“The illegal immigration ‘wedge’ issue was a colossal failure in the elections of 2006 and 2008, and it has failed again in the SCHIP debate. Many Republicans have talked about the need to ‘reach out’ to Latino and immigrant voters, but it is clear the Party has yet to learn the lesson.”
Clearly, the “scapegoat the immigrants” strategy is on a losing streak. However, some Republicans in Congress are now objecting to the stimulus package, which passed the U.S. House this week, citing the immigration bogeyman as their excuse. Echoing leading Republican strategists and leaders, Senate Majority Leader Harry Reid (D-NV) said, “it is about time the Republicans got a different piece of reading material and get off this illegal immigrant stuff.”
Friday, January 30, 2009
The Desert Sun reports that Border Patrol officers arrested six parents dropping off their young children at a bus stop in Thermal, California on Tuesday. "It happens in the fields and stuff and we understand that,” said Elizabeth Ramirez, the principal of Oasis Elementary School, where the children attend school. “But we've never had it at a bus stop.” Witnesses said Border Patrol agents took the six parents into custody about 7:30 a.m. Tuesday — when buses typically pick up more than 350 elementary school children at a trailer park.
The National Conference on State Legislatures has released a report on "State Laws Related to Immigrants and Immigration in 2008." It reports that "State legislatures continue tackling immigration issues in a variety of policy arenas at an unprecedented rate. In the 2008 state legislative sessions, no fewer than 1305 pieces of legislation related to immigrants and immigration had been introduced. In 41 states, at least one law or resolution was enacted, with a total of 206 laws and resolutions enacted nationwide. Three bills were vetoed by governors." Download stateimmigreportfinal20081.pdf
Over the last few decades, people from Haiti have come to the shores of the United States because of violence, persecution, crushing poverty, and natural disasters. And they long have been political footballs to U.S. politicians (it is Super Bowl week so please forgive my sports metaphor). Recall that President Clinton "reconsidered" his 1992 campaign promise and continued the interdiction and repatriation of Haitians that had been implemented by the first Bush administration.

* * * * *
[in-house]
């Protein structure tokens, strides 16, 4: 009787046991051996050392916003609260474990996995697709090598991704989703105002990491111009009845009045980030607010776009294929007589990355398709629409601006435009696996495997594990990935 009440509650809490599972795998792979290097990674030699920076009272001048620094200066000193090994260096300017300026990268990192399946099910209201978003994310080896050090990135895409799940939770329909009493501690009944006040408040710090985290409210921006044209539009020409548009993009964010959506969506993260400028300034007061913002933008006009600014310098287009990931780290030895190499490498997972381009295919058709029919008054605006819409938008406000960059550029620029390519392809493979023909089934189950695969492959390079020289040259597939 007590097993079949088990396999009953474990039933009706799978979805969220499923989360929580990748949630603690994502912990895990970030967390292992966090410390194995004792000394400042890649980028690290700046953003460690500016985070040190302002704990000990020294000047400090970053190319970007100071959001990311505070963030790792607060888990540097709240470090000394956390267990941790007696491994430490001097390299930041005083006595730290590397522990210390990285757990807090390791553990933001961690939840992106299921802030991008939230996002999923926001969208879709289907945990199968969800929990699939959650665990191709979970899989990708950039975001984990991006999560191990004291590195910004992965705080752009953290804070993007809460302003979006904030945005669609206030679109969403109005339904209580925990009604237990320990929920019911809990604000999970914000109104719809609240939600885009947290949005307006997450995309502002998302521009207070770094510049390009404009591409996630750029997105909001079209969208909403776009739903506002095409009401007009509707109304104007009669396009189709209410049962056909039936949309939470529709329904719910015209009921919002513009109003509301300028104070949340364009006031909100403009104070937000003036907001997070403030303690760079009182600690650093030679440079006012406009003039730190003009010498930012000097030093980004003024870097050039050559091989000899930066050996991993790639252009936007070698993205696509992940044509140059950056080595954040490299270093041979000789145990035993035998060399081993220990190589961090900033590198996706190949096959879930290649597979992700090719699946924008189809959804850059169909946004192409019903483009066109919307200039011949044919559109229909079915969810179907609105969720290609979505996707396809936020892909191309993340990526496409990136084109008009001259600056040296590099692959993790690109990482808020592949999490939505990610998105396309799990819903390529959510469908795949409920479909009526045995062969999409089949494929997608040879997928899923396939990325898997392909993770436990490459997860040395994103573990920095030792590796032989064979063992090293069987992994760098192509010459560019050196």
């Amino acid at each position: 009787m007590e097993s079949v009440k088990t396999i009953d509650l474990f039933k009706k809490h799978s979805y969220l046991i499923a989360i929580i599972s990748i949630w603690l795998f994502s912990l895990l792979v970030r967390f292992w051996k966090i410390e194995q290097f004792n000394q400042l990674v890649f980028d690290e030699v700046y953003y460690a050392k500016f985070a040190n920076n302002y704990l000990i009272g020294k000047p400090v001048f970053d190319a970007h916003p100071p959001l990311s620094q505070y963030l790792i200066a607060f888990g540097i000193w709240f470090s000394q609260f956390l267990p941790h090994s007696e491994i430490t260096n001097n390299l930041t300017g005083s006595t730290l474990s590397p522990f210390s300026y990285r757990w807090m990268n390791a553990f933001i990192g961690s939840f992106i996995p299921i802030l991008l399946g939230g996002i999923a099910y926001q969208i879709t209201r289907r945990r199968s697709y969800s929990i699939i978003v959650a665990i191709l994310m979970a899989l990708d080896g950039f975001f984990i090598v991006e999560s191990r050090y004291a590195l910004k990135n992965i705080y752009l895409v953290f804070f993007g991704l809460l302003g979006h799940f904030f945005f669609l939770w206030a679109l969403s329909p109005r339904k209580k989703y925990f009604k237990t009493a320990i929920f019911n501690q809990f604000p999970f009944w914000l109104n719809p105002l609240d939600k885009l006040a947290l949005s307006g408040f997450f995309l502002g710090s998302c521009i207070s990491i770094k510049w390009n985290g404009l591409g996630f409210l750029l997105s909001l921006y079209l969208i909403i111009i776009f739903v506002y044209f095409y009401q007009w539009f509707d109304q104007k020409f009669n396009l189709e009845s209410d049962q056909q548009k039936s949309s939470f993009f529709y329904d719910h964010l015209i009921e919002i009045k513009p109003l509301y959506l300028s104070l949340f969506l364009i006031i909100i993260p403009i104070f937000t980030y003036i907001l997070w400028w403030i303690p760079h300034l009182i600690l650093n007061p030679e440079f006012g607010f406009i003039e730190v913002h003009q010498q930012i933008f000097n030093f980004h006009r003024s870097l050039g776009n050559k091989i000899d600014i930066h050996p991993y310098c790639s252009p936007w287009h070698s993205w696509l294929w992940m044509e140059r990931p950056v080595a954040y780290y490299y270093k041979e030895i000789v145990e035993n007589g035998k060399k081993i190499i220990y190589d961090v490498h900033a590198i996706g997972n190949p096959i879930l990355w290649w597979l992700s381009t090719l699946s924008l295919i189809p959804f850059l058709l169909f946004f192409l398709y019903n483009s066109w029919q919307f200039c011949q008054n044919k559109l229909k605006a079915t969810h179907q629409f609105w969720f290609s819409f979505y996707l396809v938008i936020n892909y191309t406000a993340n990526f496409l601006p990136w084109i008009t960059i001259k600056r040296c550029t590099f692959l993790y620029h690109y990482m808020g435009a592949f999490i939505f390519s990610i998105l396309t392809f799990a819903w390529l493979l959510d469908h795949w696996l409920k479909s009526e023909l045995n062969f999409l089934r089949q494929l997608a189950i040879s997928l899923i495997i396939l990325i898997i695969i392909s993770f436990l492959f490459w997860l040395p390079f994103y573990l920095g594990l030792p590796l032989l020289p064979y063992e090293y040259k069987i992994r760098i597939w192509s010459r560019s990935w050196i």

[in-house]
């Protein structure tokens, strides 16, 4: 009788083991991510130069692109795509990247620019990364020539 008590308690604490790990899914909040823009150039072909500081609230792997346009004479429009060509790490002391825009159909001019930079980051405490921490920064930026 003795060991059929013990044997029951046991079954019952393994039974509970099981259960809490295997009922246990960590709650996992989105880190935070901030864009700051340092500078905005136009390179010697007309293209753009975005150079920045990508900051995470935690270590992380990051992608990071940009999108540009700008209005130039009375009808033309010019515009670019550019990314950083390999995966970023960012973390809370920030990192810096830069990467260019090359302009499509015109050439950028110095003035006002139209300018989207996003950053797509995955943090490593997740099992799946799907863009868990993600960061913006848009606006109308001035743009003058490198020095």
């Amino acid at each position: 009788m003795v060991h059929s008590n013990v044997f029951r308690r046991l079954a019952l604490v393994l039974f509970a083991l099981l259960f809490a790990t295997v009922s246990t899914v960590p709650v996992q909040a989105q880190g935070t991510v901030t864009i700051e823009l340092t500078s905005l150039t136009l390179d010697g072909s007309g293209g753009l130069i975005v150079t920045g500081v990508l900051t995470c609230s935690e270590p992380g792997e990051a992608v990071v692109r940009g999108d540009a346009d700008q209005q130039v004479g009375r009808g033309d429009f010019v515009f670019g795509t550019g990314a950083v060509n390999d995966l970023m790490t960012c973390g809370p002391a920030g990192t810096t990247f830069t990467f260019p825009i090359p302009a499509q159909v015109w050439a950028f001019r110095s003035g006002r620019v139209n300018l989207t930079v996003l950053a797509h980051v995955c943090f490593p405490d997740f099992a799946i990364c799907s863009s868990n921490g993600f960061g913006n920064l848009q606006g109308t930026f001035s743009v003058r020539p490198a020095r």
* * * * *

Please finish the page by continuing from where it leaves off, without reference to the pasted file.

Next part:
Recently, Haiti has suffered the devastation of multiple hurricanes. Although halted for a time, deportations of Haitians to Haiti have been resumed.
This brings us to our Question of the Day: How will President Obama treat the Haitians?
We previously (and here) announced the delay in the implementation of E-Verify. Here is a bit more detail. The federal government agreed to a request by the U.S. Chamber of Commerce to postpone the implementation of E-Verify until May 21, 2009 at the earliest. This is the second time the federal government has agreed to delay implementation of the rule.
Thursday, January 29, 2009
President Obama announced today his intention to nominate Ivan K. Fong as General Counsel for the U.S. Department of Homeland Security (DHS). Secretary Janet Napolitano also announced several key members of her staff: David A. Martin, Principal Deputy General Counsel; Brian De Vallance, Senior Counselor to the Secretary; and Sean Smith, Deputy Assistant Secretary for Public Affairs.
Here is information released by the DHS about the appointees:
Ivan K. Fong, General Counsel
Ivan K. Fong is currently the Chief Legal Officer & Secretary for Cardinal Health, Inc., and served previously as Deputy Associate Attorney General for the Department of Justice, playing a key role in directing the federal government's role in civil litigation and enforcement matters. During his tenure, Fong was the primary author and editor of "The Electronic Frontier: The Challenge of Unlawful Conduct Involving the Use of the Internet," a groundbreaking report on cybercrime policy. He holds a Bachelor and Master of Science in Chemical Engineering from the Massachusetts Institute of Technology, a Juris Doctor from Stanford University and was a Fulbright Scholar at Oxford University, Magdalen College.
David A. Martin, Principal Deputy General Counsel
Former member of President Obama's DHS agency review and transition team, Warner-Booker Distinguished Professor of International Law at the University of Virginia School of Law, and former General Counsel for the Immigration and Naturalization Service, U.S. Department of Justice. Professor Martin is a true immigration law and enforcement expert and co-author of a leading immigration law casebook.
Brian de Vallance, Senior Counselor to the Secretary
Former Director of Federal Relations for Governor Napolitano and Director of Intergovernmental Affairs and Federalism Officer for the U.S. Department of Justice.
Sean Smith, Deputy Assistant Secretary for Public Affairs
Has served in a variety of senior communications positions on campaigns and in the private sector. Most recently, he was the Pennsylvania Communications Director on the Obama campaign. He holds a Master of Public Administration from Harvard's John F. Kennedy School of Government.